TO: Professor Ellis
FROM: Nakeita Clarke
DATE: Sept 20, 2020
SUBJECT: 500-Word Summary
This memo is a 500-word summary of the article, “Should Artificial Intelligence Be Regulated?” by Amitai Etzioni, and Oren Etzioni.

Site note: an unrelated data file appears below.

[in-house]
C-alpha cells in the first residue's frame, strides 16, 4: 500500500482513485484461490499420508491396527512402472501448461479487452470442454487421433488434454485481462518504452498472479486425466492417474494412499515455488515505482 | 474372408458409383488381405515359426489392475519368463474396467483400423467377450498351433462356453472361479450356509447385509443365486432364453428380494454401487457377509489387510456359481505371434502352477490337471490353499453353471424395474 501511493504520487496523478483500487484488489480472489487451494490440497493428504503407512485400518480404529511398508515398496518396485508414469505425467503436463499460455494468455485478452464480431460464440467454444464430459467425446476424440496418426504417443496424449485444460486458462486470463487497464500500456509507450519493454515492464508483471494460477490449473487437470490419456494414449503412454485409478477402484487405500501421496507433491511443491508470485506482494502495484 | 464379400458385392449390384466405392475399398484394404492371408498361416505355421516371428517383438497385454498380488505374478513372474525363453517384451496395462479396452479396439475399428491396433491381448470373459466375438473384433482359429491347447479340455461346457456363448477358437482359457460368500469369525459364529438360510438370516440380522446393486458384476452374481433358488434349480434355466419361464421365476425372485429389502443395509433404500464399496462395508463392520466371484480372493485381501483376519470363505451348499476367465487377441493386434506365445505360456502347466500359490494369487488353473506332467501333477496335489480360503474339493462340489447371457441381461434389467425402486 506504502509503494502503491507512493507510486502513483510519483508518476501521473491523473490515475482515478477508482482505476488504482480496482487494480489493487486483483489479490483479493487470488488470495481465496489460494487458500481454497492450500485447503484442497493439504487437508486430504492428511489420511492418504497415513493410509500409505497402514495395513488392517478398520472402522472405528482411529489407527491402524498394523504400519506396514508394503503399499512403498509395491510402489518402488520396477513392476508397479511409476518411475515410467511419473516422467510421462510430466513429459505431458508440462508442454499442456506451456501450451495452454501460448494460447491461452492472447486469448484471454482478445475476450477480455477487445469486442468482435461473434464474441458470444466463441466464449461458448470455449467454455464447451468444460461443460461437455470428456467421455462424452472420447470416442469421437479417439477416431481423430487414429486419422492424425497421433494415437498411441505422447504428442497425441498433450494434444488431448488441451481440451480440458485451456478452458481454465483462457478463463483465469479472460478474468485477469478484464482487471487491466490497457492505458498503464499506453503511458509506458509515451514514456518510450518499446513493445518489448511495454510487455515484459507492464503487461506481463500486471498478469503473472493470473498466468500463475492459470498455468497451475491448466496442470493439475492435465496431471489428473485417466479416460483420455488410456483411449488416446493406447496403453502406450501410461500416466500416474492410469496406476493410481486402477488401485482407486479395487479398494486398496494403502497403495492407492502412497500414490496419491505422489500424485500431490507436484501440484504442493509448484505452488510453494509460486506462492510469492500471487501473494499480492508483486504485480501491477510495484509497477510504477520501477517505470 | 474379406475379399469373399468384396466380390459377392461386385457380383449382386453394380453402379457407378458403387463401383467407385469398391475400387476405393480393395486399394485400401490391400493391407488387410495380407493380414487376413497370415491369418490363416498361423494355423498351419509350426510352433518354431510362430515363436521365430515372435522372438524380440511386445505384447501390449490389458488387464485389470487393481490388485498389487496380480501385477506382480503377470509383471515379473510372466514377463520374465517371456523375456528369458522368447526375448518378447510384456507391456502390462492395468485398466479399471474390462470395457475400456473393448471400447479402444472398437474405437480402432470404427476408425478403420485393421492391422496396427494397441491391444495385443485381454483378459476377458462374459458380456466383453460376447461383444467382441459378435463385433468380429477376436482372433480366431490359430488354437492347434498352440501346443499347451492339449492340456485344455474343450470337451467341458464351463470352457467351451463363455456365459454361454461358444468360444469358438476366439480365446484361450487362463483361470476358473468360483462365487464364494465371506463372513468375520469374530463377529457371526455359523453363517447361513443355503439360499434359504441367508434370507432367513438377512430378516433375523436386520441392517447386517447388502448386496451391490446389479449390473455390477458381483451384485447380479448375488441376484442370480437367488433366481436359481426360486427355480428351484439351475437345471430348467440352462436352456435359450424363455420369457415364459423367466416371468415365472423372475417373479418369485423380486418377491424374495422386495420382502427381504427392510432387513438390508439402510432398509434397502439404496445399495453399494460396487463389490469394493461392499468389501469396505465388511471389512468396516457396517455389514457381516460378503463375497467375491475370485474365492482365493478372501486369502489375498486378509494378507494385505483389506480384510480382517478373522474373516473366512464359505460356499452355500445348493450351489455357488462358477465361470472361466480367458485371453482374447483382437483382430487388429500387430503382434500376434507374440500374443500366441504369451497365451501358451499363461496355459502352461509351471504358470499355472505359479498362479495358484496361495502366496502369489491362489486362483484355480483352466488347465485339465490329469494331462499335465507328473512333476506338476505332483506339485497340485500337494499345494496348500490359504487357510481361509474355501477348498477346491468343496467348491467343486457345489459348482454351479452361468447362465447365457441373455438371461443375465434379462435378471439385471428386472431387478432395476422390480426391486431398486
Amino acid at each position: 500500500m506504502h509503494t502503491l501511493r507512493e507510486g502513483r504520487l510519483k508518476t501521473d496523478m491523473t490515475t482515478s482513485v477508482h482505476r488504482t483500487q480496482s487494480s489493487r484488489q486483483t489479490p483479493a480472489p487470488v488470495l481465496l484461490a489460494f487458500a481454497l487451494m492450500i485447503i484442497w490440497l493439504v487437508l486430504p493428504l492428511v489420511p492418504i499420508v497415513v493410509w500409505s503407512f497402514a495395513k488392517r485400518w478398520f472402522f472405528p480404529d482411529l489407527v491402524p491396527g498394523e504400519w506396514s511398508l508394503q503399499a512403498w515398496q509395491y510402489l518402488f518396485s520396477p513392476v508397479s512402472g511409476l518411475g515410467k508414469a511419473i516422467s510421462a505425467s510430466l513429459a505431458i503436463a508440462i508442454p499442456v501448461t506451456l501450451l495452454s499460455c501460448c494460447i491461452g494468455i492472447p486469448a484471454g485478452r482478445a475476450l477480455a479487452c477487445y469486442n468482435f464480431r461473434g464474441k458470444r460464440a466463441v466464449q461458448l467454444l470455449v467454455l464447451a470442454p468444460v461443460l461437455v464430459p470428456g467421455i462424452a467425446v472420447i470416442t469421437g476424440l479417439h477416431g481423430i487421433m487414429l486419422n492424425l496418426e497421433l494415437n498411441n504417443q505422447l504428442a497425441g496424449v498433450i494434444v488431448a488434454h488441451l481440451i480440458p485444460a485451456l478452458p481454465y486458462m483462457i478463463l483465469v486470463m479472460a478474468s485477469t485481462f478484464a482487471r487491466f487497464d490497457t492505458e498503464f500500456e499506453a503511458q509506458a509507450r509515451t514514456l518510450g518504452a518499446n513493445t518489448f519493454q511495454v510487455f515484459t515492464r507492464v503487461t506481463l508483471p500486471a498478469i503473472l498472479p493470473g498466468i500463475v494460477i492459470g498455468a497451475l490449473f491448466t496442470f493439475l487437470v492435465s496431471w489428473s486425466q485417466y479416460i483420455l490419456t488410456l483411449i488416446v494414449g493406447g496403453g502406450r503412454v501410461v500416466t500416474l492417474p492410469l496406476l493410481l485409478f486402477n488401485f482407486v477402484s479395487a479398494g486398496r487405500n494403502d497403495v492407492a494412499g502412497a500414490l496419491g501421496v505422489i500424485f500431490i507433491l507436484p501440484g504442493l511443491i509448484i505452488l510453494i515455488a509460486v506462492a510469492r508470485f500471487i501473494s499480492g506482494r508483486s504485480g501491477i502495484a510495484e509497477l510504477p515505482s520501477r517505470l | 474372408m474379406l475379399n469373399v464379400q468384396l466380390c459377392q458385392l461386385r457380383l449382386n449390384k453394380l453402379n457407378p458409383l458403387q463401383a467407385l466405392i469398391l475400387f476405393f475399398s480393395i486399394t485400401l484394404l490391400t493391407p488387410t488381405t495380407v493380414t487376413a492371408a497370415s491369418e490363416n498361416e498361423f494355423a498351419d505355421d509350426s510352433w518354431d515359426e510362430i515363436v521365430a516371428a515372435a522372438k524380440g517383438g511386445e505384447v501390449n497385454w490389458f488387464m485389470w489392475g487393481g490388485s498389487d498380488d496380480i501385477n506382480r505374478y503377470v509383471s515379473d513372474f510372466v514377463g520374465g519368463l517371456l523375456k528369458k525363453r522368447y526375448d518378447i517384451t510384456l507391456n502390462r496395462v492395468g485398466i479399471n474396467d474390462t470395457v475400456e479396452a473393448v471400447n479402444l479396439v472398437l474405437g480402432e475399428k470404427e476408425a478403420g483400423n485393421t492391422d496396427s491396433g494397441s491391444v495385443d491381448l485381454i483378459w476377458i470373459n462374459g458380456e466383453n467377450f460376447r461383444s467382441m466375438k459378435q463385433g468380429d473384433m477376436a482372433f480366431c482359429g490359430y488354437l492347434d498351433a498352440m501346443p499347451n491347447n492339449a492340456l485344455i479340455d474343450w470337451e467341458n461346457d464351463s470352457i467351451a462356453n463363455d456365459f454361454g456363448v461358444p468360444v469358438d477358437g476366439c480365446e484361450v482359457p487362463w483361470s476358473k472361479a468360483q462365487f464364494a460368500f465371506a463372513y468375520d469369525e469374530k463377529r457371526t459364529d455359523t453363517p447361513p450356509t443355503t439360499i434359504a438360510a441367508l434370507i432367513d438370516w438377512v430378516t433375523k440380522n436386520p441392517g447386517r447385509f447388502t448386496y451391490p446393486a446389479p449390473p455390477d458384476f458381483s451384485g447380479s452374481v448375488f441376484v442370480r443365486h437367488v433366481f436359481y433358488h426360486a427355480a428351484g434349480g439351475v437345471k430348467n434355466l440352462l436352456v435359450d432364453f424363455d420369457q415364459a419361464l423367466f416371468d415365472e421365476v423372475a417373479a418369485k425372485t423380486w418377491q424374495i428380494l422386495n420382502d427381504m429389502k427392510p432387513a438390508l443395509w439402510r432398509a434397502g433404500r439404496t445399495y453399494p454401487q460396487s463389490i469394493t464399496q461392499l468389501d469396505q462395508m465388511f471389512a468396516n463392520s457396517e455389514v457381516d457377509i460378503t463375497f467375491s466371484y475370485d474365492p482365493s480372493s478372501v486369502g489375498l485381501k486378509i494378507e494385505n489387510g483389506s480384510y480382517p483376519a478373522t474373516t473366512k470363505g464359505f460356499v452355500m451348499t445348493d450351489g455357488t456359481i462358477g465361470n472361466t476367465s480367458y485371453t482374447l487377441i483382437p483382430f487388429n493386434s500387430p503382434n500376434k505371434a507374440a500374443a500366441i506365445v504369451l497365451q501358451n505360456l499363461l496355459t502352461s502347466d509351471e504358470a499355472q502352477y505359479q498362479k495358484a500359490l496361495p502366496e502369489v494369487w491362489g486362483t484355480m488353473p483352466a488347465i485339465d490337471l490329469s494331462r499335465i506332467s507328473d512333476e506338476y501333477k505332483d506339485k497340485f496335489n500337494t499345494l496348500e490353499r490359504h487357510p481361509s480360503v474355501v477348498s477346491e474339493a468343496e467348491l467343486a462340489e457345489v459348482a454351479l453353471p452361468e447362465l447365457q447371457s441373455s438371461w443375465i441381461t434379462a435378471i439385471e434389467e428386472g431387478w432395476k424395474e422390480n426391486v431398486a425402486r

Anxiety regarding Artificial Intelligence (AI) and its potentially dangerous abilities have surfaced the question of whether or not AI should be regulated. A key component, and a first step to approach such regulation would involve standardizing a universally objective definition of AI. Some predict that it is inevitable for AI to reach the point of technological singularity and believe it will happen by 2030. This perspective is due to AI being the first emerging technology with the capability for producing intelligent technology itself, which is interpreted as a foundational threat to human existence. Respected scholars and tech leaders agree AI possesses such a threat and urge for the governance of AI. The Association for the Advancement of Artificial Intelligence (AAAI) suggests that there is no foreseeable reason to pause AI-related research while the decision to monitor AI is being determined. Others see no reason for regulation stating, “machines equipped with AI, however smart they may become, have no goals or motivations of their own.” (Etzioni, A., & Etzioni, O., 2017, p. 33). Even so, it may already be too late to attempt to create international regulations for AI due to global widespread usage across public and private sectors.